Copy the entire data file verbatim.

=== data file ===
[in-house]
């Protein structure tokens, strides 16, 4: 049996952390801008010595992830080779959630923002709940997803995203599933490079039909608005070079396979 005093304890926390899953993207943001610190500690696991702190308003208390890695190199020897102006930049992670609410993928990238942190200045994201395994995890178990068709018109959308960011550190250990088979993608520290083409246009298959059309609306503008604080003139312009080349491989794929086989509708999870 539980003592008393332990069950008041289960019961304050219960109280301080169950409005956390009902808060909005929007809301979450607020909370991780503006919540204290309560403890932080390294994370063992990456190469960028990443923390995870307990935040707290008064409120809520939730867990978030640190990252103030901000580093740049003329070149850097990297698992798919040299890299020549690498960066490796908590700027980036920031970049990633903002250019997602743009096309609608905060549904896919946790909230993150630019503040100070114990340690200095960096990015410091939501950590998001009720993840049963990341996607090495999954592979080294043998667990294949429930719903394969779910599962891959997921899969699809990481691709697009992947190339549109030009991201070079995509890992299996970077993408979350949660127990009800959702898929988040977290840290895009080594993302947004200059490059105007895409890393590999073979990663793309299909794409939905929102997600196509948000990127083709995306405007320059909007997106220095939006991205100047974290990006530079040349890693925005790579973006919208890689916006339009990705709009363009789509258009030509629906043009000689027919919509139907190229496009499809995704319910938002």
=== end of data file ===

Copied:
[in-house]
């Protein structure tokens, strides 16, 4: 049996952390801008010595992830080779959630923002709940997803995203599933490079039909608005070079396979 005093304890926390899953993207943001610190500690696991702190308003208390890695190199020897102006930049992670609410993928990238942190200045994201395994995890178990068709018109959308960011550190250990088979993608520290083409246009298959059309609306503008604080003139312009080349491989794929086989509708999870 539980003592008393332990069950008041289960019961304050219960109280301080169950409005956390009902808060909005929007809301979450607020909370991780503006919540204290309560403890932080390294994370063992990456190469960028990443923390995870307990935040707290008064409120809520939730867990978030640190990252103030901000580093740049003329070149850097990297698992798919040299890299020549690498960066490796908590700027980036920031970049990633903002250019997602743009096309609608905060549904896919946790909230993150630019503040100070114990340690200095960096990015410091939501950590998001009720993840049963990341996607090495999954592979080294043998667990294949429930719903394969779910599962891959997921899969699809990481691709697009992947190339549109030009991201070079995509890992299996970077993408979350949660127990009800959702898929988040977290840290895009080594993302947004200059490059105007895409890393590999073979990663793309299909794409939905929102997600196509948000990127083709995306405007320059909007997106220095939006991205100047974290990006530079040349890693925005790579973006919208890689916006339009990705709009363009789509258009030509629906043009000689027919919509139907190229496009499809995704319910938002």